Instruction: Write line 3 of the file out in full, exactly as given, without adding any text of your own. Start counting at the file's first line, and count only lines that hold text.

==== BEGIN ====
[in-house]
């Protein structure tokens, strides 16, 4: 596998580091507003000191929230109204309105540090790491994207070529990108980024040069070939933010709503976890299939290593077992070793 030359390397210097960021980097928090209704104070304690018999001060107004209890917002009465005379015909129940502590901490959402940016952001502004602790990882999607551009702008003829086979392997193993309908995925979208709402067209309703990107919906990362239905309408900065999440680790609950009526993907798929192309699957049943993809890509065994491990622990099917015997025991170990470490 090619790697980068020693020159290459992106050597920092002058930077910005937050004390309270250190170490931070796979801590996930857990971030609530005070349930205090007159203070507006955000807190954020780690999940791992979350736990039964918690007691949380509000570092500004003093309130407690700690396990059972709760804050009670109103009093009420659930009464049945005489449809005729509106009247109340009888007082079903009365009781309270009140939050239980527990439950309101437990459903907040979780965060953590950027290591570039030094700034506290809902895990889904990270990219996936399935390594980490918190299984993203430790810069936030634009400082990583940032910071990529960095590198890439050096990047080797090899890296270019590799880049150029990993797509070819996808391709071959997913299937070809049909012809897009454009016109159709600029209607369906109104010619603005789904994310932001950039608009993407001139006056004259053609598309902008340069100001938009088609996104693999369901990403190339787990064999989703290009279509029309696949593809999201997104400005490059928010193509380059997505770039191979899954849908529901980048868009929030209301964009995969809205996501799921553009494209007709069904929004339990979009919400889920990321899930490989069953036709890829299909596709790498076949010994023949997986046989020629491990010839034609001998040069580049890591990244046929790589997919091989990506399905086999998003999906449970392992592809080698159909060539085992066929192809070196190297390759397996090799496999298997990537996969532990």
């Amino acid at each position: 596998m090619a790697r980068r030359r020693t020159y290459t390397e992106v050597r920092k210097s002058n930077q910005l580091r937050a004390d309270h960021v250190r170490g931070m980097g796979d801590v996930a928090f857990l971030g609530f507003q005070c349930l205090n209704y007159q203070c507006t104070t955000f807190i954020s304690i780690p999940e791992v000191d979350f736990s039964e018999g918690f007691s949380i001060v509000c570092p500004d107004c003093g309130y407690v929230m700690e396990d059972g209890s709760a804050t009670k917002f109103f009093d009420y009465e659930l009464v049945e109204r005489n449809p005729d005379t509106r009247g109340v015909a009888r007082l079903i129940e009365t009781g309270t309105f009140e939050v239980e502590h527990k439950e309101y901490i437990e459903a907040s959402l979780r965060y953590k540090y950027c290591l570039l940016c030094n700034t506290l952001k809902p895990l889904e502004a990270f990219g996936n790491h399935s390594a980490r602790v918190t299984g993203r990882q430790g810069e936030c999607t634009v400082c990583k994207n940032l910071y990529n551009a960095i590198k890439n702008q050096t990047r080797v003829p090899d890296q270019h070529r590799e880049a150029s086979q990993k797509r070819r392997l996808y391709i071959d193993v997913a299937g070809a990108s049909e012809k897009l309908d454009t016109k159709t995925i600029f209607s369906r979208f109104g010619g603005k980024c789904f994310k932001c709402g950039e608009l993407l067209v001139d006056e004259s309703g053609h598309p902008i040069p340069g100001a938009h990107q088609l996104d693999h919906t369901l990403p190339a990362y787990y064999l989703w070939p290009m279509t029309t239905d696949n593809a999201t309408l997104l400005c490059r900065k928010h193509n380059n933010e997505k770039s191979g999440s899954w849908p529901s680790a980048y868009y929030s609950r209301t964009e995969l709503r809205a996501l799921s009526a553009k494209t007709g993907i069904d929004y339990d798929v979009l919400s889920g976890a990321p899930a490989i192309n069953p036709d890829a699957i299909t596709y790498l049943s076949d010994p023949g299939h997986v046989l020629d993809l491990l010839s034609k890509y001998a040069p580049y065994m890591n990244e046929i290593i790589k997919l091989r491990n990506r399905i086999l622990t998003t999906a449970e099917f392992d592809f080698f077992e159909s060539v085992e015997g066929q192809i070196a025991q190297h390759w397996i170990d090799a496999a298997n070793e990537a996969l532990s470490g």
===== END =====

């Amino acid at each position: 596998m090619a790697r980068r030359r020693t020159y290459t390397e992106v050597r920092k210097s002058n930077q910005l580091r937050a004390d309270h960021v250190r170490g931070m980097g796979d801590v996930a928090f857990l971030g609530f507003q005070c349930l205090n209704y007159q203070c507006t104070t955000f807190i954020s304690i780690p999940e791992v000191d979350f736990s039964e018999g918690f007691s949380i001060v509000c570092p500004d107004c003093g309130y407690v929230m700690e396990d059972g209890s709760a804050t009670k917002f109103f009093d009420y009465e659930l009464v049945e109204r005489n449809p005729d005379t509106r009247g109340v015909a009888r007082l079903i129940e009365t009781g309270t309105f009140e939050v239980e502590h527990k439950e309101y901490i437990e459903a907040s959402l979780r965060y953590k540090y950027c290591l570039l940016c030094n700034t506290l952001k809902p895990l889904e502004a990270f990219g996936n790491h399935s390594a980490r602790v918190t299984g993203r990882q430790g810069e936030c999607t634009v400082c990583k994207n940032l910071y990529n551009a960095i590198k890439n702008q050096t990047r080797v003829p090899d890296q270019h070529r590799e880049a150029s086979q990993k797509r070819r392997l996808y391709i071959d193993v997913a299937g070809a990108s049909e012809k897009l309908d454009t016109k159709t995925i600029f209607s369906r979208f109104g010619g603005k980024c789904f994310k932001c709402g950039e608009l993407l067209v001139d006056e004259s309703g053609h598309p902008i040069p340069g100001a938009h990107q088609l996104d693999h919906t369901l990403p190339a990362y787990y064999l989703w070939p290009m279509t029309t239905d696949n593809a999201t309408l997104l400005c490059r900065k928010h193509n380059n933010e997505k770039s191979g999440s899954w849908p529901s680790a980048y868009y929030s609950r209301t964009e995969l709503r809205a996501l799921s009526a553009k494209t007709g993907i069904d929004y339990d798929v979009l919400s889920g976890a990321p899930a490989i192309n069953p036709d890829a699957i299909t596709y790498l049943s076949d010994p023949g299939h997986v046989l020629d993809l491990l010839s034609k890509y001998a040069p580049y065994m890591n990244e046929i290593i790589k997919l091989r491990n990506r399905i086999l622990t998003t999906a449970e099917f392992d592809f080698f077992e159909s060539v085992e015997g066929q192809i070196a025991q190297h390759w397996i170990d090799a496999a298997n070793e990537a996969l532990s470490g």